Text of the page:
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  1. #1
    Forum Member
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    Default Residential Inspections

    I'm in a Med sized Town in Canada. Our Council is thinking about starting to inspect existing apartments in residential homes. ( Like a basement apt ) for what they consider 3 basic important issues, and enforce them.
    NOTE These 3 only. This is to cherry pick from the codes.

    Bedroom window sizes
    Electric smoke alarms interconnected with the others in the House.
    Proper fire separation.

    Good intentions, yes. BUT this will open a big can of worms!

    Is there anyone who does something like this now?
    What do you think?
    Any feedback welcome.


  2. #2
    Forum Member DeputyMarshal's Avatar
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    Default

    Quote Originally Posted by GPM123 View Post
    Is there anyone who does something like this now?
    What do you think?
    Any feedback welcome.
    It is indeed a big can of worms.

    I don't know how your legal system addresses liability and duty to act but I know that here I can't pick and choose the codes I enforce. If I enter a residence (for whatever reason) and see a code violation, I have to document it and abate it. Typically, that only happens if I'm in a residence for a fire call. If I was entering residences all the time to check for specific code compliance items, I'd inevitably see plenty of other items that I would be obligated to address.
    "Nemo Plus Voluptatis Quam Nos Habant"

    The Code is more what you'd call "guidelines" than actual rules.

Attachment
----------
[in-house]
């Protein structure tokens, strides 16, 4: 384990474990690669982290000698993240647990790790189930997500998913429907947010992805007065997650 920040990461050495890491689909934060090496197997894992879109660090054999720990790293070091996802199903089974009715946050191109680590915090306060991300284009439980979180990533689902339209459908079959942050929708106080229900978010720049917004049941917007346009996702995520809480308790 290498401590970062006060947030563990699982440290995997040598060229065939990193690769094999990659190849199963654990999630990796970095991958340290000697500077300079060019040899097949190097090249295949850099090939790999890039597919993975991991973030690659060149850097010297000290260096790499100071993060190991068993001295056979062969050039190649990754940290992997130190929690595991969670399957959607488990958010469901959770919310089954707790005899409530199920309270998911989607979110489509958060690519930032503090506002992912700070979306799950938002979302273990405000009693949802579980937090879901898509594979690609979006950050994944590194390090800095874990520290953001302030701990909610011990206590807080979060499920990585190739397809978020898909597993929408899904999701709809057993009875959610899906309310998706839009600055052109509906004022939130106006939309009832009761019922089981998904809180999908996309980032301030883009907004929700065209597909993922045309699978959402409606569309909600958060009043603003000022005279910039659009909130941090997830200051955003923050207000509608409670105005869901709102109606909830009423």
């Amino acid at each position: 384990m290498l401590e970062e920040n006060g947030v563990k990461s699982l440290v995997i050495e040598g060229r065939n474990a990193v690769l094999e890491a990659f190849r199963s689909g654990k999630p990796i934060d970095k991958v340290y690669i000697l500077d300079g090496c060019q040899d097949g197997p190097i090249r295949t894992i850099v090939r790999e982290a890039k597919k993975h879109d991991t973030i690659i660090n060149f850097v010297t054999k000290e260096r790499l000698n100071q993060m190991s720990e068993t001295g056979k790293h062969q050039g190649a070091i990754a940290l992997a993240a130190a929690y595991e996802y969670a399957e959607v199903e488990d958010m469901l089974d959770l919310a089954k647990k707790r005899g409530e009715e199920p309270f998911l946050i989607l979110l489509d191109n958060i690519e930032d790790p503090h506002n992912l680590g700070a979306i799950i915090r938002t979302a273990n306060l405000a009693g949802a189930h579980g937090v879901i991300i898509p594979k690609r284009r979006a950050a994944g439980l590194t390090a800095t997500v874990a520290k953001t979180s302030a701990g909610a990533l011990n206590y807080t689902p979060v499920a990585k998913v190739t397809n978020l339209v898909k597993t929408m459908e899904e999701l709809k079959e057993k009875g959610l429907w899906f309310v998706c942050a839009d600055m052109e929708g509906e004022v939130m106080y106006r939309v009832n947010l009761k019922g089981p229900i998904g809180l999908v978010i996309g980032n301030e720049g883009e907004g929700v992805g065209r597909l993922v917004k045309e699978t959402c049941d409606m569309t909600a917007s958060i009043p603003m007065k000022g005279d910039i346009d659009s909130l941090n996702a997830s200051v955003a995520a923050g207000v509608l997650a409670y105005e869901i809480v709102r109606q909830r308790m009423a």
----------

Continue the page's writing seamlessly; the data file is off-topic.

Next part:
3. #3
    Forum Member FWDbuff's Avatar
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    Default

    I am a career fire inspector in a municipality which has adopted, by ordinance, an inspection program for all multiple occupancy units (2 or more apartments) every 2 years. It is a combination Fire Code/Property Maintenance Code Inspection. We utilize the 2003 (soon to be 06) ICC Code Series.

    Our inspections only open cans of worms when the owners of the buildings or the individuals occupying the apartmens receive a violation notice. Out of almost 625 units inspected last year, my biggest problem? Batteries (lack thereof) in smoke detectors, or missing smoke detectors.
    "Loyalty Above all Else. Except Honor."

  4. #4
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    Default

    Here in Alberta we don't enforce smoke alarms in residental homes; however we highly encourage it, but I beleive it says in the Alberta Building Code that a private residental dwelling must have an operable smok alarm. We don't go into homes here and enforce it hard here though. I was told in Sask they make damn sure everyone has a working smoke alarm. I think it's good to do but is ALOT of work.

    Mike

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